Buy it: Mental Floss Shop

4. Handheld Massage Gun for Deep Tissue Percussion; $75 (15 percent off)

Massage gun from Stackcommerce.
Stackcommerce

With five replaceable heads and six speed settings, this massage gun can easily adapt to the location and intensity of your soreness. And since it lasts up to three hours per charge, you won't have to worry about constantly plugging it in.

Buy it: Mental Floss Shop

5. The Backmate Power Massager; $120 (19 percent off)

Backmate massage gun.
Backmate

Speed is the name of the game here. The Backmate Power Massager is designed for fast, effective relief through its ergonomic design. Fast doesn’t need to mean short, either. After the instant relief, you can stimulate and distract your nervous system for lasting pain relief.

Buy it: Mental Floss Shop

6. ZTECH Percussion Massage Gun (Red); $80 (46 percent off)

ZTech massage gun.
ZTech

This massage gun looks a lot like a power drill, and, similarly, you can adjust its design for the perfect fit with six interchangeable heads that target different muscle areas.

Buy it: Mental Floss Shop

7. Aduro Sport Elite Recovery Massage Gun (Maroon); $80 (60 percent off)

Aduro massage gun.
Aduro

Tackle large muscle groups, the neck, Achilles tendon, joints, and small muscle areas with this single massage gun. Four massage heads and six intensity levels allow this tool to provide a highly customizable experience.

Buy it: Mental Floss Shop

This article contains affiliate links to products selected by our editors. Mental Floss may receive a commission for purchases made through these links. If you haven't received your voucher or have a question about your order, contact the Mental Floss shop here.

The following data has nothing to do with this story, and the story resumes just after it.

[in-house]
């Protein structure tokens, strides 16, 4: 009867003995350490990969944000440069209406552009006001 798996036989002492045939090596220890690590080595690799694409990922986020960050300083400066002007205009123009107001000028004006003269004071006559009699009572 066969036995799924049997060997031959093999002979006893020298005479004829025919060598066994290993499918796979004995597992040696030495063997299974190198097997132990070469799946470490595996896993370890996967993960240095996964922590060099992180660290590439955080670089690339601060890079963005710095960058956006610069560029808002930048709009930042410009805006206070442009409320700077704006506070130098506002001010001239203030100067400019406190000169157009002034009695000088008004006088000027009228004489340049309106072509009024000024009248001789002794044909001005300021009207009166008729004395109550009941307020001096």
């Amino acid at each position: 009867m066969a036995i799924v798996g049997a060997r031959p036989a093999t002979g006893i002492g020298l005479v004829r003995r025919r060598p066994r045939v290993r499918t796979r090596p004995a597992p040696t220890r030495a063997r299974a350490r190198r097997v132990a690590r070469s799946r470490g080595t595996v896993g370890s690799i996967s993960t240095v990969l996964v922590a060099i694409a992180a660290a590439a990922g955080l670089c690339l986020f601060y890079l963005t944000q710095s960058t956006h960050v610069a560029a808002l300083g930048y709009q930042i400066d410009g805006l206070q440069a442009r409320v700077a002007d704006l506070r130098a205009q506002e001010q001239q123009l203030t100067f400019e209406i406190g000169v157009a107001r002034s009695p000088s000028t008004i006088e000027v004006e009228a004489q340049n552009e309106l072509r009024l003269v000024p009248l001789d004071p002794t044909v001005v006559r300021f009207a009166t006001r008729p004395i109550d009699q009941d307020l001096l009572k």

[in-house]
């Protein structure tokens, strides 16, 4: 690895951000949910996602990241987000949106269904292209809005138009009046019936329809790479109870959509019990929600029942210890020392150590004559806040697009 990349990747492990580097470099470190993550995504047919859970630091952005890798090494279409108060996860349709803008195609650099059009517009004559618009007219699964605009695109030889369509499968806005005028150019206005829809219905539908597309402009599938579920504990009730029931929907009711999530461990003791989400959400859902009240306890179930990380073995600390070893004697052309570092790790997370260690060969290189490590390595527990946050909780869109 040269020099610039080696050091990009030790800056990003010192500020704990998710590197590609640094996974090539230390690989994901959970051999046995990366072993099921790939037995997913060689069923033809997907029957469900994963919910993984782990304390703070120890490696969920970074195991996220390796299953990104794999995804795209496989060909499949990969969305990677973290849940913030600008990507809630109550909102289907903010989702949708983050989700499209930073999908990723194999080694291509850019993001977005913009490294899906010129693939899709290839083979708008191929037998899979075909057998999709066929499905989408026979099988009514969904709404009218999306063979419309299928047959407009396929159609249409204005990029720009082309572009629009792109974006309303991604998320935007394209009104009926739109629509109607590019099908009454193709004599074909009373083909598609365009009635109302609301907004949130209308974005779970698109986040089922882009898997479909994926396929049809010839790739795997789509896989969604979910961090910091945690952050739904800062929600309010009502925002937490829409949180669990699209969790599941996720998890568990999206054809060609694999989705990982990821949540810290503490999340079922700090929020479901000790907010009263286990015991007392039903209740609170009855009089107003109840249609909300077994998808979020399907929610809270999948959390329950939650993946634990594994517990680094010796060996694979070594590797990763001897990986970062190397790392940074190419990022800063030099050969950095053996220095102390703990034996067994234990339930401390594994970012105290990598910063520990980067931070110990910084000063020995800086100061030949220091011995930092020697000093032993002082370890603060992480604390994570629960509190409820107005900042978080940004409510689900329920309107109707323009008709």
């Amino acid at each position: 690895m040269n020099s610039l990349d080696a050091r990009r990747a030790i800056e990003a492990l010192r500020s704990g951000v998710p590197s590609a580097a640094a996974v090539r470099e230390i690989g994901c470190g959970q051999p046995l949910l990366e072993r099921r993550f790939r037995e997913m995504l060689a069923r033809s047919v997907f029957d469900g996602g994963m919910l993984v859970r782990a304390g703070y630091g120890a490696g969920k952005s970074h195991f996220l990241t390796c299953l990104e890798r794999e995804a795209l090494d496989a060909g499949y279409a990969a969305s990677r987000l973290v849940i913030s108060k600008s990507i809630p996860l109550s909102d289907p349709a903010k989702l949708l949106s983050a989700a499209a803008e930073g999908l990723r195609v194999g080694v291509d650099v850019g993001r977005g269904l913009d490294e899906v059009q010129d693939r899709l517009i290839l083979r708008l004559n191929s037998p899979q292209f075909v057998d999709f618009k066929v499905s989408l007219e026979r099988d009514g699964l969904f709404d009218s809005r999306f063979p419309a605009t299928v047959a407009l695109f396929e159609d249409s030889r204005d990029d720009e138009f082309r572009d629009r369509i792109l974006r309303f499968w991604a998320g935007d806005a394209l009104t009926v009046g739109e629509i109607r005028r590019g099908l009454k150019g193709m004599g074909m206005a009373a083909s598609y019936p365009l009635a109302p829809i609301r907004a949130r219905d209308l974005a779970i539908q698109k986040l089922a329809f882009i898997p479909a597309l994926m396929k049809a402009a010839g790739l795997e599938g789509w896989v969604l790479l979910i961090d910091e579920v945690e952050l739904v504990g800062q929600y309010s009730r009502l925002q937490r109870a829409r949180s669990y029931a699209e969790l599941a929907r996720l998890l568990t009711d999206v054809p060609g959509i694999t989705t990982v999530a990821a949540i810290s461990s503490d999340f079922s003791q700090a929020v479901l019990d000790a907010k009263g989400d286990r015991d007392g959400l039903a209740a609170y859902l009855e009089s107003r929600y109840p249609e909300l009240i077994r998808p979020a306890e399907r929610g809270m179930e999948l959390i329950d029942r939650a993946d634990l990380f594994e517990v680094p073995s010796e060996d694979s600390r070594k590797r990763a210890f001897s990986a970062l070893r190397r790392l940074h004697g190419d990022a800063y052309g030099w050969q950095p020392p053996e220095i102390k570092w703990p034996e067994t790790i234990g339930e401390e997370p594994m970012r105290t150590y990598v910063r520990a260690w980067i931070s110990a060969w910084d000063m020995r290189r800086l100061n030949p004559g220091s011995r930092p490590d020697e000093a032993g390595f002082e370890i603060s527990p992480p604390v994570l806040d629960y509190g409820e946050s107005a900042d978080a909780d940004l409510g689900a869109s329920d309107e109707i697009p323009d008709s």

“They Will Catch on Fire”: Michigan Library Asks Patrons Not to Microwave Their Books

Burning books may kill coronavirus germs, but at what cost?
Burning books may kill coronavirus germs, but at what cost?
Movidagrafica Barcelona, Pexels

Last month, the Plainfield Township branch of the Kent District Library (KDL) in Grand Rapids, Michigan, took to Facebook to share a cautionary tale about burning books.

It wasn’t a summary of Ray Bradbury’s Fahrenheit 451, nor did it have anything to do with a metaphorical protection of free speech. Instead, the post showed a scorched edition of Window on the Bay by Debbie Macomber, which had apparently been microwaved in an ill-conceived attempt to burn off any coronavirus germs.

As the post explained, each book is outfitted with a radio frequency identification (RFID) tag—a more efficient alternative to barcodes, which must be scanned individually and at close range. But since RIFDs contain metal, “they will catch on fire in the microwave.”

“I don't know if it was something that they saw on the news—that they thought maybe the heat would kill COVID-19,” the library’s regional manager Elizabeth Guarino-Kozlowicz told the Detroit Free Press.

Exposure to high heat could indeed kill the virus. According to the World Health Organization, temperatures of 132.8°F or above can eliminate the SARS coronavirus, which behaves similarly to this newer strain (SARS-CoV-2). That said, we still don’t know exactly how heat affects SARS-CoV-2, and nuking a novel is a horrible idea no matter what.

Food & Wine reports that KDL workers are quarantining all returned library books for 72 hours to make sure all coronavirus germs have died before checking them back into the collection. As for the fate of the charred volume, KDL told Mental Floss that the borrower has been billed for it. After they pay the fine, they’ll get to take it home for good.

If you’re worried about borrowing contaminated books from your own library, you can always call first to find out what safety guidelines they’re following. Or, you could stick to e-books for a while—here are five free ways to get them.

[h/t Food & Wine]